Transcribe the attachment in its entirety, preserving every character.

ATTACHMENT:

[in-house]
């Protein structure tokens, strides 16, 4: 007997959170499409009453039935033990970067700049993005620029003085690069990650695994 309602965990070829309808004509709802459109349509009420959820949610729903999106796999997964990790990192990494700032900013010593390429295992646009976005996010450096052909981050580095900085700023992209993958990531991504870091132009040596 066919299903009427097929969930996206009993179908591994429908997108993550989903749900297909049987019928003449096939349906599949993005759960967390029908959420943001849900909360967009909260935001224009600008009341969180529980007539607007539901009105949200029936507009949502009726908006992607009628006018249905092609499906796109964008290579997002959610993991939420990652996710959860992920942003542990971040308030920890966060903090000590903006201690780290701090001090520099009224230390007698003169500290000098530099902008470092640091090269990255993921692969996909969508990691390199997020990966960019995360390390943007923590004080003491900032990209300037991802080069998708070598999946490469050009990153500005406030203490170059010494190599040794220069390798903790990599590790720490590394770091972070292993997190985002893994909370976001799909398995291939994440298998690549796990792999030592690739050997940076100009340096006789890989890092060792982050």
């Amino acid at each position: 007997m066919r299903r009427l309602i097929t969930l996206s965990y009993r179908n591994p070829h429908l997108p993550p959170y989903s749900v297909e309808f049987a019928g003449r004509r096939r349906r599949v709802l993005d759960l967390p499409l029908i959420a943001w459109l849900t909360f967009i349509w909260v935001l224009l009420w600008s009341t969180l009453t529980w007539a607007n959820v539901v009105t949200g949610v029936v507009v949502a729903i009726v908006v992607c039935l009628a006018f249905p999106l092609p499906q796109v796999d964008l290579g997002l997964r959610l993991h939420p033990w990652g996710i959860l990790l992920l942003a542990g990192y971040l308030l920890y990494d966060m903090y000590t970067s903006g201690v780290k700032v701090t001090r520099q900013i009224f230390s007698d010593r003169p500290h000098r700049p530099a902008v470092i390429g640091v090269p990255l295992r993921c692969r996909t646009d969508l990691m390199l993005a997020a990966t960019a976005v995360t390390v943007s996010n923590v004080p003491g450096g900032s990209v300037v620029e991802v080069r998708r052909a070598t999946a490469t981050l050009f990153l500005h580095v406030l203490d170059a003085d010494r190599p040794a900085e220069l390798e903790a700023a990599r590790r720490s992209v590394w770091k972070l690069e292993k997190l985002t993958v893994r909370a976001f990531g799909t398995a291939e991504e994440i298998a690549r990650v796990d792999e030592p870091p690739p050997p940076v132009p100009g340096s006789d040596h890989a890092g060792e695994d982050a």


[in-house]
């Protein structure tokens, strides 16, 4: 007997959170499409009453039935033990970067700049993005620029003085690069990650695994 309602965990070829309808004509709802459109349509009420959820949610729903999106796999997964990790990192990494700032900013010593390429295992646009976005996010450096052909981050580095900085700023992209993958990531991504870091132009040596 066919299903009427097929969930996206009993179908591994429908997108993550989903749900297909049987019928003449096939349906599949993005759960967390029908959420943001849900909360967009909260935001224009600008009341969180529980007539607007539901009105949200029936507009949502009726908006992607009628006018249905092609499906796109964008290579997002959610993991939420990652996710959860992920942003542990971040308030920890966060903090000590903006201690780290701090001090520099009224230390007698003169500290000098530099902008470092640091090269990255993921692969996909969508990691390199997020990966960019995360390390943007923590004080003491900032990209300037991802080069998708070598999946490469050009990153500005406030203490170059010494190599040794220069390798903790990599590790720490590394770091972070292993997190985002893994909370976001799909398995291939994440298998690549796990792999030592690739050997940076100009340096006789890989890092060792982050």
């Amino acid at each position: 007997m066919r299903r009427l309602i097929t969930l996206s965990y009993r179908n591994p070829h429908l997108p993550p959170y989903s749900v297909e309808f049987a019928g003449r004509r096939r349906r599949v709802l993005d759960l967390p499409l029908i959420a943001w459109l849900t909360f967009i349509w909260v935001l224009l009420w600008s009341t969180l009453t529980w007539a607007n959820v539901v009105t949200g949610v029936v507009v949502a729903i009726v908006v992607c039935l009628a006018f249905p999106l092609p499906q796109v796999d964008l290579g997002l997964r959610l993991h939420p033990w990652g996710i959860l990790l992920l942003a542990g990192y971040l308030l920890y990494d966060m903090y000590t970067s903006g201690v780290k700032v701090t001090r520099q900013i009224f230390s007698d010593r003169p500290h000098r700049p530099a902008v470092i390429g640091v090269p990255l295992r993921c692969r996909t646009d969508l990691m390199l993005a997020a990966t960019a976005v995360t390390v943007s996010n923590v004080p003491g450096g900032s990209v300037v620029e991802v080069r998708r052909a070598t999946a490469t981050l050009f990153l500005h580095v406030l203490d170059a003085d010494r190599p040794a900085e220069l390798e903790a700023a990599r590790r720490s992209v590394w770091k972070l690069e292993k997190l985002t993958v893994r909370a976001f990531g799909t398995a291939e991504e994440i298998a690549r990650v796990d792999e030592p870091p690739p050997p940076v132009p100009g340096s006789d040596h890989a890092g060792e695994d982050a």